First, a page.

AIAI supports and advocates for our Member Nations to exercise their inherent right to practice trade for the economic prosperity of their communities.
Indigenous peoples have historically traded with each other and continue to do so in modern contexts today. Inter-nation trade can include a broad suite of activities from tobacco trade to hunting and fishing agreements. Our historical trading practices are a form of economic development which supports the growth and prosperity of our communities.
In some cases, our rights to trade have been infringed upon by the Federal and Provincial governments in Canada. As one example, Canada and Ontario have both recently imposed legislative and regulatory measures on the sale and trade of tobacco.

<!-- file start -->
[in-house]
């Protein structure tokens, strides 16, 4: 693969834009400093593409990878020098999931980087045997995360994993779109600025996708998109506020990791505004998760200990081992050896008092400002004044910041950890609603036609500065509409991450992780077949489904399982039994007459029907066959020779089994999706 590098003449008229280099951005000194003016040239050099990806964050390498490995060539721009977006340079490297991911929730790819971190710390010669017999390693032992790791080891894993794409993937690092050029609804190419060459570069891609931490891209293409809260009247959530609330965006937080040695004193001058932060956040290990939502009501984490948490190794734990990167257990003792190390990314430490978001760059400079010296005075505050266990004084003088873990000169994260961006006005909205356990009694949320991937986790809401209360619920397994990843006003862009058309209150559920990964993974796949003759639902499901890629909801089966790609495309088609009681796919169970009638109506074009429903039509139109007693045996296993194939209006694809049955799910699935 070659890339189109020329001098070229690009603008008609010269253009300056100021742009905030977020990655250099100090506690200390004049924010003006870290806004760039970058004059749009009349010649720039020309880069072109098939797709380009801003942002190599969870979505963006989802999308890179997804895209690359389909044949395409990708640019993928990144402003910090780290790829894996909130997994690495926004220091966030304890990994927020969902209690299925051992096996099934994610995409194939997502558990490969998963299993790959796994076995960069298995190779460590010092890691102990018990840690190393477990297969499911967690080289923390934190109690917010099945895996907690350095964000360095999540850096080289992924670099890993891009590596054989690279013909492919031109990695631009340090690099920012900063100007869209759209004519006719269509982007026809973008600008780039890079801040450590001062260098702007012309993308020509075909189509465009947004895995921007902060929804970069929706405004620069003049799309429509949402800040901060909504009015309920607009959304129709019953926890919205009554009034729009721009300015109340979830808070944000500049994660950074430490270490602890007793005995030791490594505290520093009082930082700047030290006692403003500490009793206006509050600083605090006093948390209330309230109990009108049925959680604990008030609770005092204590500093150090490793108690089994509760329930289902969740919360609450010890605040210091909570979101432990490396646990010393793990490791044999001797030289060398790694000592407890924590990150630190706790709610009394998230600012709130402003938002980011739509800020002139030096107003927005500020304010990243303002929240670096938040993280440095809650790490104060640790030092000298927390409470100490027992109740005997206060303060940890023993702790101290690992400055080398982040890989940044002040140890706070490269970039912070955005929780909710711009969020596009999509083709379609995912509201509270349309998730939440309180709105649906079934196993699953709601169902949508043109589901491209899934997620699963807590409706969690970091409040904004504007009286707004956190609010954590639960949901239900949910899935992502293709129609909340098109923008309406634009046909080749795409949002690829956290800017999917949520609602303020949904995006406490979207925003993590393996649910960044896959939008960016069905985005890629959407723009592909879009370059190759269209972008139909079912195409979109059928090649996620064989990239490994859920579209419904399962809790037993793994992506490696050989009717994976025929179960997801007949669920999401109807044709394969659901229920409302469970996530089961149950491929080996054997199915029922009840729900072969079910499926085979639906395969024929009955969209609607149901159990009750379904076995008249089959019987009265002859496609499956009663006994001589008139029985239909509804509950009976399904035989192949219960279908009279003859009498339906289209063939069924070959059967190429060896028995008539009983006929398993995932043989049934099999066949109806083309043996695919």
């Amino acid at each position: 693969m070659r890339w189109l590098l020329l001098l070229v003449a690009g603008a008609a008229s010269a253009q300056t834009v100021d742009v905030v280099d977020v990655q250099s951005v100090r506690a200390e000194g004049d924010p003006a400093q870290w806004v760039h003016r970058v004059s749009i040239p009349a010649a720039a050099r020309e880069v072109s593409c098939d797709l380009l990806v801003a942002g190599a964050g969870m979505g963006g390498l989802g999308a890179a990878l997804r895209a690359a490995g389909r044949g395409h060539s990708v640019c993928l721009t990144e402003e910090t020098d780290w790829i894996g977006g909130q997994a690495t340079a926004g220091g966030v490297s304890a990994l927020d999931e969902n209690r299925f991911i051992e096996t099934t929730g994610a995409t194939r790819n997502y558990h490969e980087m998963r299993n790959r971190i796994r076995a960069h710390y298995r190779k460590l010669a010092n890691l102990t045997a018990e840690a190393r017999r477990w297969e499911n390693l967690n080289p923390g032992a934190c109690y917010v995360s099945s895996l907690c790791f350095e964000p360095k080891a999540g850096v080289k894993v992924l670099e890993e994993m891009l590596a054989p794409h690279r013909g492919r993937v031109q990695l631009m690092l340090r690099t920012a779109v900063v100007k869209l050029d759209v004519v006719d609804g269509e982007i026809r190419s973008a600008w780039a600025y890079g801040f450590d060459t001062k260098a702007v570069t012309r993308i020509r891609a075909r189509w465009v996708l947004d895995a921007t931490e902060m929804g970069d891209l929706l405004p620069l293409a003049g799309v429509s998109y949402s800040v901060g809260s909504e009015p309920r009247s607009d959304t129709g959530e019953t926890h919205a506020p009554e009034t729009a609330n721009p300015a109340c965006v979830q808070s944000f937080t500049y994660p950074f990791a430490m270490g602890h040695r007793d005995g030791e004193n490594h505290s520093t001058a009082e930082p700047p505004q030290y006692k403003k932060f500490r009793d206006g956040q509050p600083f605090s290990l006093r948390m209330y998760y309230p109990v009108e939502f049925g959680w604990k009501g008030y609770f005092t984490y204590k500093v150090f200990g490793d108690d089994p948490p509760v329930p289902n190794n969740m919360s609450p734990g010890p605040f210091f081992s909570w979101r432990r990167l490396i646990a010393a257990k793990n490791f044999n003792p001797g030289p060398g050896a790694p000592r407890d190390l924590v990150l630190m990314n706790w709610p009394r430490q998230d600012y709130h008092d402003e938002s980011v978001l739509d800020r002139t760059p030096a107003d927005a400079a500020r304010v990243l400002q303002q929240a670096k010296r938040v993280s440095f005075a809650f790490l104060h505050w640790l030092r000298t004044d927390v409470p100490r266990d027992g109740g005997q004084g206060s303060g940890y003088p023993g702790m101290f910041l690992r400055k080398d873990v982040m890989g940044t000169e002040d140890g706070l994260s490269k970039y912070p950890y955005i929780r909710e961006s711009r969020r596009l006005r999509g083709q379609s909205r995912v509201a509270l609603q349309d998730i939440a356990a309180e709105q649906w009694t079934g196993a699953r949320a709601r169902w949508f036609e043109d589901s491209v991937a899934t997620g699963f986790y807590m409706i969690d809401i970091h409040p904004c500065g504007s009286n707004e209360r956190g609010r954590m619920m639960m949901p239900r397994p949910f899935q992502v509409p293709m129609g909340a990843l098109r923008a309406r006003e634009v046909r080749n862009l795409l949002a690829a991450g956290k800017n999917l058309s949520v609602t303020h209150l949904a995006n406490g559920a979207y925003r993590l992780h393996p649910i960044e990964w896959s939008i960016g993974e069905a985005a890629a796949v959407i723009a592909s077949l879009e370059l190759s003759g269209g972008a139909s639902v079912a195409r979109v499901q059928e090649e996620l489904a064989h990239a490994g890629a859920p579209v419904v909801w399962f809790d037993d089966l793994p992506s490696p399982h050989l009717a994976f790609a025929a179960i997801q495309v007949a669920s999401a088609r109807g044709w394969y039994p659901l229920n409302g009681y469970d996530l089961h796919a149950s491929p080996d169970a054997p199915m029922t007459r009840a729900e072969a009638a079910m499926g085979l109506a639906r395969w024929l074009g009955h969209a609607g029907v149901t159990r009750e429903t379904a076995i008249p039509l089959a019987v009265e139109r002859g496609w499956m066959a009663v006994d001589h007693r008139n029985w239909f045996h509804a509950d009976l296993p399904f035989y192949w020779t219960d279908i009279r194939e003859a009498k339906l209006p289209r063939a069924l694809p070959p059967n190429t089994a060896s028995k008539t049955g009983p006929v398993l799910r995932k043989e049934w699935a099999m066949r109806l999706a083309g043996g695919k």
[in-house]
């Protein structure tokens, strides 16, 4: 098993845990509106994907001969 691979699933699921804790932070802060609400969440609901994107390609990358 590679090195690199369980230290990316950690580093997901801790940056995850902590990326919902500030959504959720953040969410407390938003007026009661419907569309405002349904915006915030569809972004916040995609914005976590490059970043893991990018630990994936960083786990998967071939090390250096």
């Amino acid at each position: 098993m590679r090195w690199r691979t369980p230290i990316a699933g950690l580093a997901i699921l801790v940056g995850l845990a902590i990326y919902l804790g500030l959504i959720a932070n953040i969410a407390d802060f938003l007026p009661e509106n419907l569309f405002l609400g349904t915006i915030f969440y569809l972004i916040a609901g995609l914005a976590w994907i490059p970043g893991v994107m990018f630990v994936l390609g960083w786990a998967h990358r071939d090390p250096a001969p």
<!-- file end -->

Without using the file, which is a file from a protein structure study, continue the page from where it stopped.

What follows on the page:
Among several complaints voiced by our communities and political organizations is the fact that Canada has no jurisdictional right to tax and regulate tobacco on reserves.
In addition to jurisdictional issues, Bill C-10 infringes on the inherent right of Indigenous peoples to trade. These trade relationships also extended between First Nations and settlers and was recognized and encouraged through the Royal Proclamation of 1763.
The right to trade was further protected in the Treaty of 1701. The treaty specifically refers to beaver hunting grounds and recognizes pelts as currency with regards to trade, commerce and economic rights for First Nations. This is a living treaty, and carries economic rights for First Nations today.
Today, tobacco trade has become a pillar of economic growth and stability for many First Nations.
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